The Making of Mandi

It all started way back in January 2020, when as a household, we decided to collect all of the plastic wrappers that couldn’t be recycled locally in the household waste collections, with the aim that we would then transform them into a costume as a comment on the waste we had produced.

Further on down the line in July 2020, we were approached by Thurrock Festival and T100 to create a large-scale costume to welcome the T100 walkers into the Thurrock Festival and Grays Mandala activities.

The inspiration for Mandi came from documentaries about plastic pollution in the oceans and waterways, including the BBC’s ‘War on Plastic’ and Channel 5’s ‘The Secret World of Your Rubbish’. We were shocked by the heart-breaking images of plastics in the ocean, the sea life entrapped and entangled within it, as well as mistaking the plastics for food.

Mandi was created as a comment on the plastic pollution in the ocean, which is still continuing to grow due to the increased use of single-use products because of the ongoing Covid-19 pandemic such as disposable facemasks and gloves.

The Mandi Design & Concept

Mandi is a spirit sitting in the clouds, freeing the sea life from their cage of plastic in the ocean.

Mandi is the spirit of change and freedom, formed from the humans’ desire to reduce plastic pollution and reverse climate change.

Mandi’s mission is to free sea life from plastic pollution in the waterways.

The concept was to use recycled materials (mainly plastics) or repurpose other items to create the costume and puppet as much as possible.

So, what does Mandi mean?

The name Mandi initially started off as a nickname for the costume due to the elements of the mandala within it.

‘Man’ is not indicative of a gender but purely symbolises that Mandi was created by the humans’ desire to reverse climate change.

The ‘di’ suffix stands for Divine Intervention. Mandi is a spirit whose mission is to intervene with the status quo and change the world for the better.

The Mandi Costume:

The costume half of Mandi, which is worn from the shoulder down, is also referred to as the Ocean.

It features an underwater scene of sea life created from recycled plastic wrappers, which we then ironed together between clear plastic carrier bags to form a fabric. This section of the Ocean was the most time-consuming part of the Making of Mandi, as it features hundreds of individually hand cut elements.

We set up underwater scenes in individual carrier bags, making sure the sea life would flow seamlessly from one bag to the next. Each bag was then ironed at a low heat between two sheets of greaseproof paper to fuse the sea life in place before the next stage. Four carrier bags were then lined up within a large clear grocery tray liner, which measures almost a metre in length by 50 centimetres wide, and ironed again to create a long panel, taking care to ensure that all the edges were completely sealed.

The front and back of the costume are both made up of two vertical panels with one horizontal panel at the chest. To shape the horizontal top panel, and create the effect of darts, we cut the sides, and folded a triangle inwards, whilst retaining the original seal along the top edge.

Each of the panels of the Ocean were sealed together with heat, we found that this method produced a very strong seam and did not require the overstitching we had tested prior to making the costume.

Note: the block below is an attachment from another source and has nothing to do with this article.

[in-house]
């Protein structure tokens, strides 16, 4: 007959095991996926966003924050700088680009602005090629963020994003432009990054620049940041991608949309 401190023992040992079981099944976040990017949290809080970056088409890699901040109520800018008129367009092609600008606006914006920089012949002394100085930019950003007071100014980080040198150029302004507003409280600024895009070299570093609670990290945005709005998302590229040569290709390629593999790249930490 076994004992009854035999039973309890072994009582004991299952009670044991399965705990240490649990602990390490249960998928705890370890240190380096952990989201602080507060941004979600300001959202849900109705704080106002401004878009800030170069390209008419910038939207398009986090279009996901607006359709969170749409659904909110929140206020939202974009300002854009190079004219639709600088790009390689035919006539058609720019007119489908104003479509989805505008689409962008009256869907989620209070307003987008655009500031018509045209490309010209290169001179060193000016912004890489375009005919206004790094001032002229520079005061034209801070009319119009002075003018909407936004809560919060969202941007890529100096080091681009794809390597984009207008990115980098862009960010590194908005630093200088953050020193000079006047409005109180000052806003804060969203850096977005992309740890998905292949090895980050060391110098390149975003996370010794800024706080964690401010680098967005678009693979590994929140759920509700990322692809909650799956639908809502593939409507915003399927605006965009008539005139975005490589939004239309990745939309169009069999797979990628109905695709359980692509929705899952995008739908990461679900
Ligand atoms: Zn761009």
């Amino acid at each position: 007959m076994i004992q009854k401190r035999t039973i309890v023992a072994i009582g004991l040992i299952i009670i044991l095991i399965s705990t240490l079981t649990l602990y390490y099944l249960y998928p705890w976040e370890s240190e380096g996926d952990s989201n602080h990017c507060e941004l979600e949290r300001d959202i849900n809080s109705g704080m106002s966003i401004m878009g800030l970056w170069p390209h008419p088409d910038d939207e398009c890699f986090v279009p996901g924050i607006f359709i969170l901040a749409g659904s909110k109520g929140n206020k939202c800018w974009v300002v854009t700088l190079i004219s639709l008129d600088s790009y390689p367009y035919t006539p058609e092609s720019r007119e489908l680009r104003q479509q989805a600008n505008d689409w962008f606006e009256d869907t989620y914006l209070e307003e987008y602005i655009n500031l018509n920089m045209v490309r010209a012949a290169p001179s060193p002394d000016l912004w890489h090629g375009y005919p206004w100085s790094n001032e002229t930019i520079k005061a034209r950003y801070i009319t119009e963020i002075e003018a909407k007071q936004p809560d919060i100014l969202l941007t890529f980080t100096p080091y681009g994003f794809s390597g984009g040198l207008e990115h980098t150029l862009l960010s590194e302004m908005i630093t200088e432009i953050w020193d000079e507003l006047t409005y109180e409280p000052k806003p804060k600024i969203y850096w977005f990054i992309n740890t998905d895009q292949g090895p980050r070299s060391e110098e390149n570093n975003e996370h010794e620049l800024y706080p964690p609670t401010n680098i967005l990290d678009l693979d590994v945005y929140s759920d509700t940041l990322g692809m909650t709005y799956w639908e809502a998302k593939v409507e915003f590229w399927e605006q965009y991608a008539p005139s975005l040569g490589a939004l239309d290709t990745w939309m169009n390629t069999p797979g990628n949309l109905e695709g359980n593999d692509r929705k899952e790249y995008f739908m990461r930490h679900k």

To make the costume wearable, but also keep its flat shape so it can be later used as a wall hanging, we attached tie straps to the shoulder and at the waist, to give the puppeteer full range of movement. Each strap is made from strips of plastic cut from the tray liners, folded in half and ironed together for strength.

On top of this we created a crinoline of plastic bottles and rope to form a cage shape which also bears resemblance to a fishing net. This cage of plastic represents the sea life being trapped and restrained by the plastic pollution in the oceans and waterways. The plastic bottles also sit in circles around the costume to represent the rings of a mandala.

To create the Cage, we drilled holes in the bottom of each bottle so that we could thread the rope through them. The shape was then formed by the down-struts of rope, which are knotted to each ring of bottles. We chose to remove the labels from the bottles so that the Ocean wouldn’t be hidden.

The Mandi Puppet:

The Mandi puppet was created by Cece Luna in collaboration with Matt Lloyd, of Kinetika and Smoking Apples Theatre.

The puppet element of the costume is representative of the Mandi character, and may just be referred to as Mandi.

The Mandi puppet sits on top of the puppeteer’s head and interacts with the ocean below.

The idea is that Mandi has emerged from the ocean as a spirit formed from the plastic pollution and waste.

The puppet is created from a mix of plastic bottles, bubble wrap and other repurposed materials from the scrap box in Matt’s studio.

Thurrock Festival Digital

We are really grateful to have had the opportunity to film Mandi with the puppeteer on the day of the Thurrock Festival at a secret location, as it had to be cancelled from the live event due to the increased Covid-19 restrictions in the UK.

Check out our video!

We are very excited to announce the launch of our YouTube Channel and share our first video with you! We filmed short clips throughout the process of making Mandi, which we have culminated into a behind-the-scenes video. Subscribe to our YouTube Channel for exclusive behind-the-scenes content and more coming soon.

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